How to Make School One 13-Year Journey
May 1, 2018
May 1, 2018
By Jeri Crispe
Secondary Education Director, Thompson School District
Imagine starting every school year completely from scratch. A new classroom. A principal who you don’t know and doesn’t know you. Different colleagues. New rules and expectations. New lesson plans. You would start every year in uncharted territory. Sounds overwhelming, right?
That is how our current school system operates for our students. Every year students start over with a new teacher in a new classroom, and sometimes a new building. They have different classmates and friends and often the expectations we have of students change from grade to grade. There is rarely carryover from their years, even in their learning. They study creative writing one year, poetry the next, and rhetoric after that, without a teacher drawing explicit connections between topics. We have created an educational journey that is made up of 13 unconnected 1-year experiences. Don’t our students deserve one unified 13-year journey instead?
Let’s reimagine the learning experience for our students and make connection and continuity pillars of their educational expedition. In this system, we can build bridges between grades that link learning sequentially and clearly for students. Those links can extend to and through graduation, so students leave our schools college, career, and community ready. We can establish ways for data to move with students, so learners and teachers have a full picture of learning progression. Let’s also support social-emotional learning and develop extra layers of support for the big transitions as students switch from elementary school to middle school and middle school to high school.
A school system like this is possible. We’re in the middle of architecting it right now in the Thompson School District in Loveland, Colorado.
Through our Next Generation Learning Challenges grant, we started thinking about how we can reimagine the design and delivery of our education and ignite the potential of all of our students. That is when we saw the ways each grade was a discrete experience for students, and we wanted to make a change.
To foster a more cohesive journey, we started with the end in mind. We thought if we knew the academic, professional, personal, entrepreneurial, and civic competencies we want our students to learn then mapping a connected path of how to get there would become easier. Our starting point ended up being our new graduation guidelines based on the mastery of specific competencies instead of time spent in a seat.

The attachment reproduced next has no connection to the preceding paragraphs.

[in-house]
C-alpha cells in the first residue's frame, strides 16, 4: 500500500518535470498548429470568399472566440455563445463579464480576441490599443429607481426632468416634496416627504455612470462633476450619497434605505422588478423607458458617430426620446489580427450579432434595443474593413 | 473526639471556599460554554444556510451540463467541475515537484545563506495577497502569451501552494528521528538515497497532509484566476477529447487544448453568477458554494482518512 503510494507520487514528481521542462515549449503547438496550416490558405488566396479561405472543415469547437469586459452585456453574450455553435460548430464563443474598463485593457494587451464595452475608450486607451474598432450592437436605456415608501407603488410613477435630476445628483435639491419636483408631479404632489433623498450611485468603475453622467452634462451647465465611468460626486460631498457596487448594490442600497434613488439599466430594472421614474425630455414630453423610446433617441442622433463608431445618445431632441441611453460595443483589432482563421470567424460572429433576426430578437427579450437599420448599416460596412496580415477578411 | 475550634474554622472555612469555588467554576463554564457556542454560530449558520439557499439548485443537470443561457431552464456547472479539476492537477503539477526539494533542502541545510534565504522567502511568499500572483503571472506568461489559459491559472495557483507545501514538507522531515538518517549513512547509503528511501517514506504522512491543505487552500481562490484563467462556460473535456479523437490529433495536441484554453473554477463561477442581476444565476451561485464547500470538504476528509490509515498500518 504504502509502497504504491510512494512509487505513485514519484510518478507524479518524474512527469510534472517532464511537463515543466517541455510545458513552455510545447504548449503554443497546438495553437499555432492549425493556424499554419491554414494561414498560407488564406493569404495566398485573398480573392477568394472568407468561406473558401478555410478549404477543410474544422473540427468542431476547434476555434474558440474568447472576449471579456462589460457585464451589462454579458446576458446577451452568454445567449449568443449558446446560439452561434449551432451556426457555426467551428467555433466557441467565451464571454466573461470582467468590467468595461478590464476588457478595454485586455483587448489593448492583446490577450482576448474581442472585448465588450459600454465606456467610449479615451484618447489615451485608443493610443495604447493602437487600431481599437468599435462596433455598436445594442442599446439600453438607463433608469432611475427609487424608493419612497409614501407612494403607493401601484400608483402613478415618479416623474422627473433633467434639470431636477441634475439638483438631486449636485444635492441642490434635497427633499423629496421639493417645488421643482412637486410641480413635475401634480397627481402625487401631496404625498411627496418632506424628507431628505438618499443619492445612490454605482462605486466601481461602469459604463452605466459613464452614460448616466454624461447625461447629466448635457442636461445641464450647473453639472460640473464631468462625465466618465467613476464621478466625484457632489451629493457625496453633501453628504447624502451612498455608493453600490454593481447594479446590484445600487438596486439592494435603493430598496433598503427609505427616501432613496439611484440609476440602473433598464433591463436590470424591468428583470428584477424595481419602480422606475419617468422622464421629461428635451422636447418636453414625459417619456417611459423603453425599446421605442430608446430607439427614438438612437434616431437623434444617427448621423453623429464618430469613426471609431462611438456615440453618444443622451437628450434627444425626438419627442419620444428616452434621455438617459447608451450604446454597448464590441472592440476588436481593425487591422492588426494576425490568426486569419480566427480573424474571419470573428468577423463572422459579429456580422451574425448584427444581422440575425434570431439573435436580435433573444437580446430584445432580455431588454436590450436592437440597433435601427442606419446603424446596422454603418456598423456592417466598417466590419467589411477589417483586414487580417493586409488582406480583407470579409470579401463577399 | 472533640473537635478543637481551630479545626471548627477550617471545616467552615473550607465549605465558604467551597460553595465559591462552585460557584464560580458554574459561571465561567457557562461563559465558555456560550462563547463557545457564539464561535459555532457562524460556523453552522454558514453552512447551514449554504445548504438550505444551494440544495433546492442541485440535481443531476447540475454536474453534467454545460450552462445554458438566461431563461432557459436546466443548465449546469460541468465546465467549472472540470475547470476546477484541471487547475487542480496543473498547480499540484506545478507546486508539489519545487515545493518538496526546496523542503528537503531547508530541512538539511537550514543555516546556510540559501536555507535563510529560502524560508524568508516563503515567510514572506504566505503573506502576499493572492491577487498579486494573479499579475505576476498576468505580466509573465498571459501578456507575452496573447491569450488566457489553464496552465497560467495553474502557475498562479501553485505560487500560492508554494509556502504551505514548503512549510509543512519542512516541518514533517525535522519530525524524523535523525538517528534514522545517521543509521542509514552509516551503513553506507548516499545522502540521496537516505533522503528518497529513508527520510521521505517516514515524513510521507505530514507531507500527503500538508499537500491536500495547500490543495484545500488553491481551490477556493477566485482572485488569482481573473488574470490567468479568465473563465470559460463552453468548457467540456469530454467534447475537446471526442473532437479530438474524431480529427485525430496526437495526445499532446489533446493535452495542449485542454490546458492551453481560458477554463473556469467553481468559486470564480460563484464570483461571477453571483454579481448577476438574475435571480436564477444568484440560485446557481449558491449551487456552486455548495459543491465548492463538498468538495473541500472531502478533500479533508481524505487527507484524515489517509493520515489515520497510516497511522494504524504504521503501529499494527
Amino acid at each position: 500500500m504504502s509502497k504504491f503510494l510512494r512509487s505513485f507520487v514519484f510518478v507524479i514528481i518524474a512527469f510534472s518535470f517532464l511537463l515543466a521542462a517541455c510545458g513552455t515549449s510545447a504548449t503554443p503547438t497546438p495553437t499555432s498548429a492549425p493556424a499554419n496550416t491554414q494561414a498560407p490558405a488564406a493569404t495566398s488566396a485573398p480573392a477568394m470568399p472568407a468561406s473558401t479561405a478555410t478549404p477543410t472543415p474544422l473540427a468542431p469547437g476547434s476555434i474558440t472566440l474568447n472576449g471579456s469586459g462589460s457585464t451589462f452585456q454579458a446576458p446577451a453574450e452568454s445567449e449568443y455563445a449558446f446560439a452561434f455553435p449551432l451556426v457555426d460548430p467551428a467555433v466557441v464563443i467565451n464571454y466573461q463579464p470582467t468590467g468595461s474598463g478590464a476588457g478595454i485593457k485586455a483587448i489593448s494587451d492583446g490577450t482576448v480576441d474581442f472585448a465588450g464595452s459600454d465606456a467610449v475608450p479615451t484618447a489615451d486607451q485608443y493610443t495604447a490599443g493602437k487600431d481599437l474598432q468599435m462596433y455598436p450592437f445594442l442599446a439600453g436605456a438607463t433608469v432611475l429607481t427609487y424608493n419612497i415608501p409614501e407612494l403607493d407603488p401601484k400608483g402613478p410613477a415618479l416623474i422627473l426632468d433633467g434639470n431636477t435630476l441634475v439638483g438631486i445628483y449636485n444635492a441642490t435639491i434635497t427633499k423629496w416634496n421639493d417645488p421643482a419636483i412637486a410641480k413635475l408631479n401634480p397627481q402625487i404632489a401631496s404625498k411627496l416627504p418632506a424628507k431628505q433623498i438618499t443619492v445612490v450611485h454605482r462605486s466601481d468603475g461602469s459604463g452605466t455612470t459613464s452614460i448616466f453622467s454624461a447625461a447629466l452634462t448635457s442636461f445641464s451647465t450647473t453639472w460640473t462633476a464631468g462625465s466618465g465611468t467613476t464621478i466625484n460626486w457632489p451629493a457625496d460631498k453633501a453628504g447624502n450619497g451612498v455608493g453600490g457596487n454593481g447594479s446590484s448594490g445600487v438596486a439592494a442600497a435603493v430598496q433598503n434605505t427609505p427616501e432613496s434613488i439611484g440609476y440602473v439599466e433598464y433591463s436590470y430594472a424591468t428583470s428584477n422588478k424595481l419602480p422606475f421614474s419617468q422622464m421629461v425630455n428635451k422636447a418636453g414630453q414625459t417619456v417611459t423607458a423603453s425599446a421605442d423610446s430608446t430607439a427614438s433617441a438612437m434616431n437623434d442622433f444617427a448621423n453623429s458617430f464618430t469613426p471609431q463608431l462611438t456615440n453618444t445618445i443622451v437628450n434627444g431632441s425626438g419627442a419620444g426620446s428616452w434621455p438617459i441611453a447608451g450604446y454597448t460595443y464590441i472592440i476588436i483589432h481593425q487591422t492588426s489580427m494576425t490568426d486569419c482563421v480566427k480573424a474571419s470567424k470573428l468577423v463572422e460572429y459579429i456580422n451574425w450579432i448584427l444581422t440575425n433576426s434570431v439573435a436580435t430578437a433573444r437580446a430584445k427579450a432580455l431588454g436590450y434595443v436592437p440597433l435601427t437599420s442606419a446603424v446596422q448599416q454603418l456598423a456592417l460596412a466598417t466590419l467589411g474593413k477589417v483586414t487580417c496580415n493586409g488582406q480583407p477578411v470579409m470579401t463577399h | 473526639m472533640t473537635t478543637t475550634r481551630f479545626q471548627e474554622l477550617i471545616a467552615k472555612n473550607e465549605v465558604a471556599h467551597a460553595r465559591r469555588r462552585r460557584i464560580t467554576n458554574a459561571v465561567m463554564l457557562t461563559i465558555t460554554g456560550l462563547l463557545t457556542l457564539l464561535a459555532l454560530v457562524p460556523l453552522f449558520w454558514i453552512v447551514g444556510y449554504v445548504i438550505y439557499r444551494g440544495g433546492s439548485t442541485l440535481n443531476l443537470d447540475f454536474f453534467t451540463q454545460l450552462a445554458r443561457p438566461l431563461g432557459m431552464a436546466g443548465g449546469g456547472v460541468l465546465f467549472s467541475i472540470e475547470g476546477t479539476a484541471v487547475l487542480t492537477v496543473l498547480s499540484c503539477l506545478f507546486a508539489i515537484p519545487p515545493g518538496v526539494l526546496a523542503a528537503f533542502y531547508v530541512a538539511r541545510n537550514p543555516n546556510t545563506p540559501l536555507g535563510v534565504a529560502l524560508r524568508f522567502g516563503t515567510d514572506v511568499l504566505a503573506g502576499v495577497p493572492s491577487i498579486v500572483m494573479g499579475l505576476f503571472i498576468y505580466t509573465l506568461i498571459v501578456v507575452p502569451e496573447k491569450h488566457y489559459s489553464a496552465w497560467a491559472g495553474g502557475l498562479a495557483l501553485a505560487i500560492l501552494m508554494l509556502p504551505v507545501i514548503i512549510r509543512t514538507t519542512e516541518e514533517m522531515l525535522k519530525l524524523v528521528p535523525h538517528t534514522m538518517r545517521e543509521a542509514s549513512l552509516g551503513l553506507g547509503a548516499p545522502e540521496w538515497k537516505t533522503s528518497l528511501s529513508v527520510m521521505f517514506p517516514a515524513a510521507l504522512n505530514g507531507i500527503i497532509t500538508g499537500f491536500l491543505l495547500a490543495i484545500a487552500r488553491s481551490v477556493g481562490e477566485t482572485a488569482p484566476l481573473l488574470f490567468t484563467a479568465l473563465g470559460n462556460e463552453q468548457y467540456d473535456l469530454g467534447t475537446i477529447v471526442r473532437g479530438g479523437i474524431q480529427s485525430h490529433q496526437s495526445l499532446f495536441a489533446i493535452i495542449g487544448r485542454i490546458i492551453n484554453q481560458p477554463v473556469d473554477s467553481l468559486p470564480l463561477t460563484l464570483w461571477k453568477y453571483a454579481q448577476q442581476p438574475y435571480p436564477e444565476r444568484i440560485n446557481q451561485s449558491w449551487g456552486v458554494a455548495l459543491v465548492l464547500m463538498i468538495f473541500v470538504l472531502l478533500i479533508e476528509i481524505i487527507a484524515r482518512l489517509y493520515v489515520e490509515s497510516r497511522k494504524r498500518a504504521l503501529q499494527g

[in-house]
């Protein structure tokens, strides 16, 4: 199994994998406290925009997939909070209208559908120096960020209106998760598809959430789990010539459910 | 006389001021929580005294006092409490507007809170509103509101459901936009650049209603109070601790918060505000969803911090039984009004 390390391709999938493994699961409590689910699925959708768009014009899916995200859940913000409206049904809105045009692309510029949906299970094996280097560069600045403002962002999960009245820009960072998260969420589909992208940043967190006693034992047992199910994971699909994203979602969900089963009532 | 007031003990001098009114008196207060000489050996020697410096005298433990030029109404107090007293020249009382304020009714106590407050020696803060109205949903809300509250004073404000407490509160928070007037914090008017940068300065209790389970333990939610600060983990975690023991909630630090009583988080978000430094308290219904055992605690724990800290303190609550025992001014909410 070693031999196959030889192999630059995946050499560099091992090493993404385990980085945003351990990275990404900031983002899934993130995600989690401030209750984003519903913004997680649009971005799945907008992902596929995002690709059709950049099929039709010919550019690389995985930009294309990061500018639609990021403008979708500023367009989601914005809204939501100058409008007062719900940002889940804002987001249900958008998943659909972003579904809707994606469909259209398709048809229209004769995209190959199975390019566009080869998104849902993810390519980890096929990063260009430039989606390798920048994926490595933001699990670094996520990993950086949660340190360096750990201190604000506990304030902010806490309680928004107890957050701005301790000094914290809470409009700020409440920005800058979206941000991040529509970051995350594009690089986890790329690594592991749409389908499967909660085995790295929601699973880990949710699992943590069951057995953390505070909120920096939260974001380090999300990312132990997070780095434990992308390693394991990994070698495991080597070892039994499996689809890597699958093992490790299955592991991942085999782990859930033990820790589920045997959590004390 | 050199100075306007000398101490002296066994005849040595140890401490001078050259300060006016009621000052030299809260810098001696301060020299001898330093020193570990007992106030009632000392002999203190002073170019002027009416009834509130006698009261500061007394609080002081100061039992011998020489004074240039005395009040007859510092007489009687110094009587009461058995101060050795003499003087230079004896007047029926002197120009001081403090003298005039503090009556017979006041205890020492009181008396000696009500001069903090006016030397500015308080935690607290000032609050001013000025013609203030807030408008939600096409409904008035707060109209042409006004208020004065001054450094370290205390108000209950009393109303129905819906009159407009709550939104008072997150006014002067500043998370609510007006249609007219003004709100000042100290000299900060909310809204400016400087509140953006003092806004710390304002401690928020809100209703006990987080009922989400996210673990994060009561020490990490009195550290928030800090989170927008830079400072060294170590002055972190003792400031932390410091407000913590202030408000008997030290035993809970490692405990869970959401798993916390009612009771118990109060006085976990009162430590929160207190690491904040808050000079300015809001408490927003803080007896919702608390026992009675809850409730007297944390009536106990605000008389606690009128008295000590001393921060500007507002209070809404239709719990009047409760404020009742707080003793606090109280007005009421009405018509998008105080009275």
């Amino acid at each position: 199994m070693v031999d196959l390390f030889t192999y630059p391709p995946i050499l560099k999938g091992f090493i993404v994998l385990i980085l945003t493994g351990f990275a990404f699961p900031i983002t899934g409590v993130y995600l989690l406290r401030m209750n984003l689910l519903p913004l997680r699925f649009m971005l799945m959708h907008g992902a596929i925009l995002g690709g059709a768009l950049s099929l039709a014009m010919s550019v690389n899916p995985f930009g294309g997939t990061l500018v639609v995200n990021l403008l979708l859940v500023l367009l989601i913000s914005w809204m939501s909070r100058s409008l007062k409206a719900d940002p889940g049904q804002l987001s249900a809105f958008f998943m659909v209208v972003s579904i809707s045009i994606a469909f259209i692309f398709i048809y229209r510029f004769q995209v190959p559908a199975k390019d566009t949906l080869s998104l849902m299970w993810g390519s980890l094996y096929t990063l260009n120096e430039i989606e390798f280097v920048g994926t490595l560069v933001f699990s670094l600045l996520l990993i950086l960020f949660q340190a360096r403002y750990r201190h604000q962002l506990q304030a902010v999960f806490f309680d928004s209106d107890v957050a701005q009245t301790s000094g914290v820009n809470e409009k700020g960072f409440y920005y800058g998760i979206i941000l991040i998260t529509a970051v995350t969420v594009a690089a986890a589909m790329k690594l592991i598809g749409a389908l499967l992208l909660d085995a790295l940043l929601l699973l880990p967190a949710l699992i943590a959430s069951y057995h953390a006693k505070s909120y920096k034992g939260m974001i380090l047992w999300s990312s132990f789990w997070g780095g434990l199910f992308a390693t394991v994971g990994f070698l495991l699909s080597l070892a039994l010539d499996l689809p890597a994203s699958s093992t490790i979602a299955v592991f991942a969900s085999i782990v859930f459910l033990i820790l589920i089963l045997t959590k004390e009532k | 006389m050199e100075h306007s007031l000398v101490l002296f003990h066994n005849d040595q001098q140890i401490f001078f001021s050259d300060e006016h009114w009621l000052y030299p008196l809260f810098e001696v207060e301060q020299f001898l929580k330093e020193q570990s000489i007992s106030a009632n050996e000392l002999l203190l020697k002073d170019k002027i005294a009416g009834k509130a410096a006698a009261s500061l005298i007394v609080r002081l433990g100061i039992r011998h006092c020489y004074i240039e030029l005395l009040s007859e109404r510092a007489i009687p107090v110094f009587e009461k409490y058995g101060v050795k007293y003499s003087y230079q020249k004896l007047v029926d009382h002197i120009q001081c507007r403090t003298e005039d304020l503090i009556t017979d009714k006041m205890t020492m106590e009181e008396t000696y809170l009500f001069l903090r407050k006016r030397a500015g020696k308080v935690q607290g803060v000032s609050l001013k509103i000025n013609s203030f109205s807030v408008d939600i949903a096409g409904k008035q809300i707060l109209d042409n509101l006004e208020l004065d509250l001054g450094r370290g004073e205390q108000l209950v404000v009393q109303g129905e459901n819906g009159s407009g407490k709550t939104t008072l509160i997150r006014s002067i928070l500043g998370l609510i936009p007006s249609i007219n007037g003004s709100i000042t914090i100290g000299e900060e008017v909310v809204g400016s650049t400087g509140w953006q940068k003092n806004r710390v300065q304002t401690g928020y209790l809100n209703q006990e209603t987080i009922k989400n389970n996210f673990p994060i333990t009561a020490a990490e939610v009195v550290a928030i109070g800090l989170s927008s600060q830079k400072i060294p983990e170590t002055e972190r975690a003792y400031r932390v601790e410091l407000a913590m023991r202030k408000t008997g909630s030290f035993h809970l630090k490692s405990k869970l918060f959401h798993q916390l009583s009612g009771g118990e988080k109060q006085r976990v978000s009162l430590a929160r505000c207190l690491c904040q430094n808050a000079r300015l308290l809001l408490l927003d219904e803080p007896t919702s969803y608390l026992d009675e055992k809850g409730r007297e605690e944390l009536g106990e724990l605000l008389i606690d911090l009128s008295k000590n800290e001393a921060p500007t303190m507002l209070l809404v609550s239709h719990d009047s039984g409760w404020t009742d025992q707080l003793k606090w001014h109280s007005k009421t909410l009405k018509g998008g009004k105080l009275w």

Once we knew where we wanted our students to go, we took on the work of removing physical and figurative walls. If a connected journey was going to work, we knew everyone in our district had to be on the same page. We started to remove barriers in teacher communication, making it easier for teachers in different grades to connect and establish ways for them to share data and information about students.
We also made students part of the process. Self-advocacy became a more significant part of the skills students learn so they can more confidently tell teachers what they need. That has helped students start to personalize their learning and gain a deeper understanding of what is expected of them each year as well as see how their learning connects to their futures – in the grades ahead, in college and their careers.
To support the non-academic transitions students experience, we started giving them previews of the next step in their journeys – especially for the significant changes from elementary to middle school and then again to high school. We have initiatives such as our Six Months to Sixth Grade and Nine Months to Ninth Grade programs that are part of our social-emotional learning curriculum. These tracks help demystify the transition for students and make them more prepared for their next step.
We are still adding new ways to design a better, more cohesive experience for our students that prepares them to be college, career, and community ready. But, our early work has shown that the changes we have made are working. When students have greater consistency, it leads to a richer educational experience, and we think all students deserve that opportunity.